Making wooden models is quite different. With plastic kits, you have pre-moulded parts that you have to clean up and glue together. With wooden kits, you’ll have only the basic things like ship’s keel and bulkheads pre-cut from wood, with some small details like guns or deadeyes to be supplied with the kit. For most other elements, it’s expected for a model builder to simply craft all the structures from scratch (following plans) using various planks of wood that come with the kit.

Thus, wooden model building has a very steep learning curve and is generally more complex, time-consuming, and requires more skills. As the subjects of wooden kits are mostly sailing ships, the next step after building the hull and all the details on it will be rigging, which is a very complex and long process of adding all the ropes and lines and sails that make the sailing ship look so fascinating. In my case, building even small wooden ships takes several months of working in the evenings and on weekends.

I’d say that the first wooden ship I’ve built (1801 Gunboat) is the one I’m proud most of, as it was a huge jump in terms of required skills and learned techniques. From the plastic kits I’ve built so far, I’m particularly proud of Albion Refueller truck – the weathering turned out really well on it. Also, I’m quite proud of the website I built to showcase my models – My wife convinced me that the models I make are good enough to proudly post on the Internet.

I’m always working on models, and normally have at least two projects currently in work – one in assembling stage, and one in painting/weathering stage, as those require different skills and mindsets and it’s nice to switch from time to time. Currently, I’m fully occupied with my wooden ship – St. Gabriel deck boat – and have placed a couple of plastic models in painting/weathering stage on hold. I also hope to participate in the IPMS (International Plastic Modellers’ Society) Ireland show this year.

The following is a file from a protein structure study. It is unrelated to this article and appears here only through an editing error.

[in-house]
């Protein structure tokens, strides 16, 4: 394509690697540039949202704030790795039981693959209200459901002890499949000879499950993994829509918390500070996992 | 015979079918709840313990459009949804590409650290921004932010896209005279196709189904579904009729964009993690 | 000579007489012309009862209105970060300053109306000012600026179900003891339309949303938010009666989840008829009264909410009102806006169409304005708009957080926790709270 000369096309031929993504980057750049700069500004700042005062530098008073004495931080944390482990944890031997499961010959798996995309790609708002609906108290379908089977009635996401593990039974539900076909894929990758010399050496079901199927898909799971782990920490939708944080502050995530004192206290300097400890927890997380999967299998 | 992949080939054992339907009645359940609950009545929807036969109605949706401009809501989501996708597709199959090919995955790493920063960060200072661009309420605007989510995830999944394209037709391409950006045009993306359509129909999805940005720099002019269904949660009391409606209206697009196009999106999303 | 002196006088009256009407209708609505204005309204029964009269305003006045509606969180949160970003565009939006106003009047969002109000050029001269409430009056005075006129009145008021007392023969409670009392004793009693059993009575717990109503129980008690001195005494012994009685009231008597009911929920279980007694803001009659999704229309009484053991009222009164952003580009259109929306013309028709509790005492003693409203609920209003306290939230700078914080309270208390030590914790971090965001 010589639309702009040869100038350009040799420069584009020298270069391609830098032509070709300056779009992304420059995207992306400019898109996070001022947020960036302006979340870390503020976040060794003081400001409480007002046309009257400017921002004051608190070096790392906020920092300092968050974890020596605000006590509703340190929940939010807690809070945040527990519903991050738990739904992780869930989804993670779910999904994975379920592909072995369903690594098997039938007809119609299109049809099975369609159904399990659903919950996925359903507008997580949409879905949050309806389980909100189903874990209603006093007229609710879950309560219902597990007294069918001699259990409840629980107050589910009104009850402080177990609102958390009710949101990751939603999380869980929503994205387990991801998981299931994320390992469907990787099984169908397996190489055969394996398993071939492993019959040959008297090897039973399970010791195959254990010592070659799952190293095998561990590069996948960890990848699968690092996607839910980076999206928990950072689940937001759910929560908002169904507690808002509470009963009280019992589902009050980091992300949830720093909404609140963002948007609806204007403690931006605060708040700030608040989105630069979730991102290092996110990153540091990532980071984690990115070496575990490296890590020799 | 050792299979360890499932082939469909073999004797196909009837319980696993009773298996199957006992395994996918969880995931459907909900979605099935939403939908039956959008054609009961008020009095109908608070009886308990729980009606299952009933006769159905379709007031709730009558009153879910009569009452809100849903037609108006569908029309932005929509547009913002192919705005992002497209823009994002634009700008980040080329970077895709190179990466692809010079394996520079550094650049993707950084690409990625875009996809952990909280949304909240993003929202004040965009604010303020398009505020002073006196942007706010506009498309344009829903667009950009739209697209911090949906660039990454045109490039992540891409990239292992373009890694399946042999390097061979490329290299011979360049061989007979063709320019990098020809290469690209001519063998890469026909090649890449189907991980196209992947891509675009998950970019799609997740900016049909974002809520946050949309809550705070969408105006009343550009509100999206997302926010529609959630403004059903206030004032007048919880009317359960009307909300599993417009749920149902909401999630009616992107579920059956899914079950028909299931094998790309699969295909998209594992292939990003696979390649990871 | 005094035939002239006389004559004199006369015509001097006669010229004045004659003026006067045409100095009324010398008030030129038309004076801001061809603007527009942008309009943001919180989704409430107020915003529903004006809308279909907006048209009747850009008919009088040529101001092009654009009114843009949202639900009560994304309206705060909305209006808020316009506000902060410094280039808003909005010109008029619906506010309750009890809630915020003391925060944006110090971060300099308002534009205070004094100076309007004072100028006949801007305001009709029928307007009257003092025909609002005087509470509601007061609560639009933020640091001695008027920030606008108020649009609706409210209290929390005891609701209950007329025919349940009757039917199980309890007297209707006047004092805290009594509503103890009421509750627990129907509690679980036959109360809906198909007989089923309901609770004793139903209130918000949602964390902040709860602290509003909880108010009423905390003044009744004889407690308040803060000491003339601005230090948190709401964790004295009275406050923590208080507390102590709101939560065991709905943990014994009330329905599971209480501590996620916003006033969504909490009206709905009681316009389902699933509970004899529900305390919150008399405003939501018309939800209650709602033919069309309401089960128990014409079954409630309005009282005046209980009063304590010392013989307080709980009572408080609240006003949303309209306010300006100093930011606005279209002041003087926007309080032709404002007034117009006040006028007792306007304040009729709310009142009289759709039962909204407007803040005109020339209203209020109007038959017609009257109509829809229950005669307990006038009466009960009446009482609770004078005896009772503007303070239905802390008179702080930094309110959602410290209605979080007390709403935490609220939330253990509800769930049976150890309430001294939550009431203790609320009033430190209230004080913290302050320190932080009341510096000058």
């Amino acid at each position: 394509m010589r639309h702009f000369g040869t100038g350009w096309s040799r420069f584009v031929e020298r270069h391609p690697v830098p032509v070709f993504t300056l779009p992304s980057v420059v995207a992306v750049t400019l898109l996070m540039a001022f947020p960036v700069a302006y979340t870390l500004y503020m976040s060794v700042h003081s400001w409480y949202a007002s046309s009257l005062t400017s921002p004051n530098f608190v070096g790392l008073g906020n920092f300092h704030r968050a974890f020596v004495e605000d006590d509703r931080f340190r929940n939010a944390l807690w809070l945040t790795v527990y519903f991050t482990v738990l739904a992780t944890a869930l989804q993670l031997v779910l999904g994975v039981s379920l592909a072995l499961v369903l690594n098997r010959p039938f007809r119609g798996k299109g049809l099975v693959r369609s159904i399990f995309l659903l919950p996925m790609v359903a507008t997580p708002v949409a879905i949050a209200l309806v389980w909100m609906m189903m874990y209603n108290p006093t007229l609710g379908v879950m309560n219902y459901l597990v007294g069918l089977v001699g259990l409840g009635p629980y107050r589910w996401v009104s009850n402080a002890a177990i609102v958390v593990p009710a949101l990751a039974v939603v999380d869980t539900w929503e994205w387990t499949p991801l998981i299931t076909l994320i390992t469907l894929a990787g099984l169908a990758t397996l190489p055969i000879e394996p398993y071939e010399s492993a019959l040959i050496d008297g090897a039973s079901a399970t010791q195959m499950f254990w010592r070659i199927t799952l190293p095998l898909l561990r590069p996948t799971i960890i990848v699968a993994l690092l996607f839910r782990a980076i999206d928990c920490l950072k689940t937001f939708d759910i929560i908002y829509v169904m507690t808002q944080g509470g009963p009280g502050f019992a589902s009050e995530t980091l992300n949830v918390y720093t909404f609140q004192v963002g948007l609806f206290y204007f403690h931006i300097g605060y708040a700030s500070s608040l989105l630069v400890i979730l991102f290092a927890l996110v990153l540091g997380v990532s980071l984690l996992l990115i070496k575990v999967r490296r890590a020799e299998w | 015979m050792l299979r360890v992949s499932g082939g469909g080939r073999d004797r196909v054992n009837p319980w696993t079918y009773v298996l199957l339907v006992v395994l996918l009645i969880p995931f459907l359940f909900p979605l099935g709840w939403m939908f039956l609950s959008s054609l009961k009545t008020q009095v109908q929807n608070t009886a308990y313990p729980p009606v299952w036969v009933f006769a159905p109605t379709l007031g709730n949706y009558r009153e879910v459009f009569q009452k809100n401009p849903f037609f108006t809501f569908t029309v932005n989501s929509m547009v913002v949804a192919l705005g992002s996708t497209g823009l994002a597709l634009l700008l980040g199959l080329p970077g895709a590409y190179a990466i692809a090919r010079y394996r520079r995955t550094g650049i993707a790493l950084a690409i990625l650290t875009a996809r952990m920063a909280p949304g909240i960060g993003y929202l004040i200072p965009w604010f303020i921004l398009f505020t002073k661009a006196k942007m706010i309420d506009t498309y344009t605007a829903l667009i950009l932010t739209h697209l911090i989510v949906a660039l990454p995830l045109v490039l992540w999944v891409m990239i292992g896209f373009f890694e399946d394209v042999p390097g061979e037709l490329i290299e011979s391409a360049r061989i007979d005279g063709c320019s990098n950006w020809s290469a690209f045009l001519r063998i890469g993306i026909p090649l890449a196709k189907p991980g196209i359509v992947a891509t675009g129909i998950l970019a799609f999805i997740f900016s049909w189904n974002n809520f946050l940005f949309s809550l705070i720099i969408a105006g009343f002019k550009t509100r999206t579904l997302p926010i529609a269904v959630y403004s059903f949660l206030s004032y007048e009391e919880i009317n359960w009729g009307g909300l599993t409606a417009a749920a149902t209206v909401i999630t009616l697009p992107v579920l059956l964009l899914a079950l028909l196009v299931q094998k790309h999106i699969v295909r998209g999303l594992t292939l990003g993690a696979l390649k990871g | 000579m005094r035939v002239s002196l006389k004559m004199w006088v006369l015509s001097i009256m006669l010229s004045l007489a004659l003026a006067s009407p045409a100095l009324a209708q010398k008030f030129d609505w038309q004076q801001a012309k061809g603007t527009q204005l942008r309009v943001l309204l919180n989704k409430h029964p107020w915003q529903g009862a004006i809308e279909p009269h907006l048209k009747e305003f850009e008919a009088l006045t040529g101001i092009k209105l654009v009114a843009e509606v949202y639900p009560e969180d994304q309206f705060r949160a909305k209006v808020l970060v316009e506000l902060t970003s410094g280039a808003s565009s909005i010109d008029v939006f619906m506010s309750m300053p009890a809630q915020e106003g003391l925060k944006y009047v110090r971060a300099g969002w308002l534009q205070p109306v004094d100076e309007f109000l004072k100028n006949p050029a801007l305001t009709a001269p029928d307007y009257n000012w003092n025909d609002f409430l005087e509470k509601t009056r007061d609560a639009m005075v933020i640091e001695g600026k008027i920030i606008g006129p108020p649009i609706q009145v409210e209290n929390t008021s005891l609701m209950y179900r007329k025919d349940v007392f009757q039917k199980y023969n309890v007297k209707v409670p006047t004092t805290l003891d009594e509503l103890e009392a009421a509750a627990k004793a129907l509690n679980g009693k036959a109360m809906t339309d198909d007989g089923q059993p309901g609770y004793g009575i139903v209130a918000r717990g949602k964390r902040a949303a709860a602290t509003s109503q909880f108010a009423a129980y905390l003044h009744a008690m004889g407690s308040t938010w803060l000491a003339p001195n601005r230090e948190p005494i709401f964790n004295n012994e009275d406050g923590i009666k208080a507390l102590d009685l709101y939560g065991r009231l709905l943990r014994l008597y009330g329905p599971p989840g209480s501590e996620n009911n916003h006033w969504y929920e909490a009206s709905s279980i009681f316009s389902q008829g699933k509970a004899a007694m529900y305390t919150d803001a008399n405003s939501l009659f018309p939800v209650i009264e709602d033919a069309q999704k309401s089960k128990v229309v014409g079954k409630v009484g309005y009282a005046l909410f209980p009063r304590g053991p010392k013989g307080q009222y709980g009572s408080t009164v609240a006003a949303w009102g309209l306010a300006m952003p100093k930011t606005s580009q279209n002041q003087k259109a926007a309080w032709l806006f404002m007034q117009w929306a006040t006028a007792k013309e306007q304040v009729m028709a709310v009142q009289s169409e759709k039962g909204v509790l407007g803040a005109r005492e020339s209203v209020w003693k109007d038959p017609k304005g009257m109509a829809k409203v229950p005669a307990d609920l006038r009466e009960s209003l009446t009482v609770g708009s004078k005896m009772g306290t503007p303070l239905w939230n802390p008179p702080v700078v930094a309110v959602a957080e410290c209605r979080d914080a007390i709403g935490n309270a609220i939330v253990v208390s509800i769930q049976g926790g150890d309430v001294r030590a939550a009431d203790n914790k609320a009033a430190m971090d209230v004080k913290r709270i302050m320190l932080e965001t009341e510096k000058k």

1801 Gunboat & Albion Refueller Truck

Other than both requiring engineering to some degree, there are no similarities between making models and my current job, but that’s what I like. You see, once you know how to code, you tend to try to solve everything with programming. So building scale models gives me a necessary distraction from the IT world. I personally think that having a way to switch from tech to something else you equally enjoy is very important. I even helped one of my colleagues to start building scale models, as he was searching for things to do that do not involve a computer.

Building scale models develops perseverance (building a model takes weeks or even months) and fine motor skills, which helps to exercise your brain and train the ability to focus. My advice to anyone interested in making scale models is to just start right away. It’s a very forgiving hobby in the sense that to try it, you have to spend very little money. Starter kits are cheap (we are talking about no more than 10-20 Euros) and have paint included, so all you need to start is a knife and maybe tweezers. If you don’t like it – at least you tried it and know that for sure. If you do – welcome!

To see some more of Alexander’s models and current projects, be sure to check the following link:

  • Show Comments

Your email address will not be published. Required fields are marked *

comment *

  • name *

  • email *

  • website *